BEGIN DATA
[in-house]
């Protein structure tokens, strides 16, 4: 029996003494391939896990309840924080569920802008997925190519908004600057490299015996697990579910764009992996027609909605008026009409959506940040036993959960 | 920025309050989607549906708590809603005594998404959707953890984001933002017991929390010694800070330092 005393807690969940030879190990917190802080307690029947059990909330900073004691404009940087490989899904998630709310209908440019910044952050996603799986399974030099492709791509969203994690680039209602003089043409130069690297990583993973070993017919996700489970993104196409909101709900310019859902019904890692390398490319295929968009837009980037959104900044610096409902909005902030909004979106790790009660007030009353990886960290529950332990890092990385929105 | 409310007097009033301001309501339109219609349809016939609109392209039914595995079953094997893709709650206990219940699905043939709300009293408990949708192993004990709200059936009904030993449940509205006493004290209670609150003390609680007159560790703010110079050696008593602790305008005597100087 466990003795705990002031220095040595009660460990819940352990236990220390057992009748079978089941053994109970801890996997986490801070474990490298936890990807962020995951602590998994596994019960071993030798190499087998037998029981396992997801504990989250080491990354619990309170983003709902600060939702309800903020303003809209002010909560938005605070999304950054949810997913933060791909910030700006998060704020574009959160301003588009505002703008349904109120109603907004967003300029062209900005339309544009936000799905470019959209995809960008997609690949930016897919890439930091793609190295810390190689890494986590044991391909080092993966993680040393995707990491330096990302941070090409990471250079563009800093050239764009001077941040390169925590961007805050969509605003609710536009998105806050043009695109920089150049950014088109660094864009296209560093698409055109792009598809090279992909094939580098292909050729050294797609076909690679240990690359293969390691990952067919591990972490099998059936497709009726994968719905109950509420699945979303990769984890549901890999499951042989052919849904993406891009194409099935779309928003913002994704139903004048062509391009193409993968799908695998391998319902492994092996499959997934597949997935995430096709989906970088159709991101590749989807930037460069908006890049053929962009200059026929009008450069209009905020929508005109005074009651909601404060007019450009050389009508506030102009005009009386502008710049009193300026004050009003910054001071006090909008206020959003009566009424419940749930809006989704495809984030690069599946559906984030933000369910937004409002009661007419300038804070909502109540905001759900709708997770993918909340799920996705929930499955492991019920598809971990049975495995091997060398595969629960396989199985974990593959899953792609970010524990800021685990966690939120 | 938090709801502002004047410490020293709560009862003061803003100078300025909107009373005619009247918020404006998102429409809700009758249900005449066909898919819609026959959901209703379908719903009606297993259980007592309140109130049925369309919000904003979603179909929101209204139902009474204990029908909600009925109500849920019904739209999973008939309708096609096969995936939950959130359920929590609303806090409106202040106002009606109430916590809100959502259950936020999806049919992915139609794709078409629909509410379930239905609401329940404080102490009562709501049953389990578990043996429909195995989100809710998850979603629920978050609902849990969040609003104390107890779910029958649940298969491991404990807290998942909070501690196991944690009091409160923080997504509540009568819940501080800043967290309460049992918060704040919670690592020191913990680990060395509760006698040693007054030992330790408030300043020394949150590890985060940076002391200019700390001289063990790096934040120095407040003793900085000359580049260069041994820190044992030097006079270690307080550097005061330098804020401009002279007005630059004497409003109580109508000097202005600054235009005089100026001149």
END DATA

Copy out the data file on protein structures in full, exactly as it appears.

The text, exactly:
[in-house]
């Protein structure tokens, strides 16, 4: 029996003494391939896990309840924080569920802008997925190519908004600057490299015996697990579910764009992996027609909605008026009409959506940040036993959960 | 920025309050989607549906708590809603005594998404959707953890984001933002017991929390010694800070330092 005393807690969940030879190990917190802080307690029947059990909330900073004691404009940087490989899904998630709310209908440019910044952050996603799986399974030099492709791509969203994690680039209602003089043409130069690297990583993973070993017919996700489970993104196409909101709900310019859902019904890692390398490319295929968009837009980037959104900044610096409902909005902030909004979106790790009660007030009353990886960290529950332990890092990385929105 | 409310007097009033301001309501339109219609349809016939609109392209039914595995079953094997893709709650206990219940699905043939709300009293408990949708192993004990709200059936009904030993449940509205006493004290209670609150003390609680007159560790703010110079050696008593602790305008005597100087 466990003795705990002031220095040595009660460990819940352990236990220390057992009748079978089941053994109970801890996997986490801070474990490298936890990807962020995951602590998994596994019960071993030798190499087998037998029981396992997801504990989250080491990354619990309170983003709902600060939702309800903020303003809209002010909560938005605070999304950054949810997913933060791909910030700006998060704020574009959160301003588009505002703008349904109120109603907004967003300029062209900005339309544009936000799905470019959209995809960008997609690949930016897919890439930091793609190295810390190689890494986590044991391909080092993966993680040393995707990491330096990302941070090409990471250079563009800093050239764009001077941040390169925590961007805050969509605003609710536009998105806050043009695109920089150049950014088109660094864009296209560093698409055109792009598809090279992909094939580098292909050729050294797609076909690679240990690359293969390691990952067919591990972490099998059936497709009726994968719905109950509420699945979303990769984890549901890999499951042989052919849904993406891009194409099935779309928003913002994704139903004048062509391009193409993968799908695998391998319902492994092996499959997934597949997935995430096709989906970088159709991101590749989807930037460069908006890049053929962009200059026929009008450069209009905020929508005109005074009651909601404060007019450009050389009508506030102009005009009386502008710049009193300026004050009003910054001071006090909008206020959003009566009424419940749930809006989704495809984030690069599946559906984030933000369910937004409002009661007419300038804070909502109540905001759900709708997770993918909340799920996705929930499955492991019920598809971990049975495995091997060398595969629960396989199985974990593959899953792609970010524990800021685990966690939120 | 938090709801502002004047410490020293709560009862003061803003100078300025909107009373005619009247918020404006998102429409809700009758249900005449066909898919819609026959959901209703379908719903009606297993259980007592309140109130049925369309919000904003979603179909929101209204139902009474204990029908909600009925109500849920019904739209999973008939309708096609096969995936939950959130359920929590609303806090409106202040106002009606109430916590809100959502259950936020999806049919992915139609794709078409629909509410379930239905609401329940404080102490009562709501049953389990578990043996429909195995989100809710998850979603629920978050609902849990969040609003104390107890779910029958649940298969491991404990807290998942909070501690196991944690009091409160923080997504509540009568819940501080800043967290309460049992918060704040919670690592020191913990680990060395509760006698040693007054030992330790408030300043020394949150590890985060940076002391200019700390001289063990790096934040120095407040003793900085000359580049260069041994820190044992030097006079270690307080550097005061330098804020401009002279007005630059004497409003109580109508000097202005600054235009005089100026001149």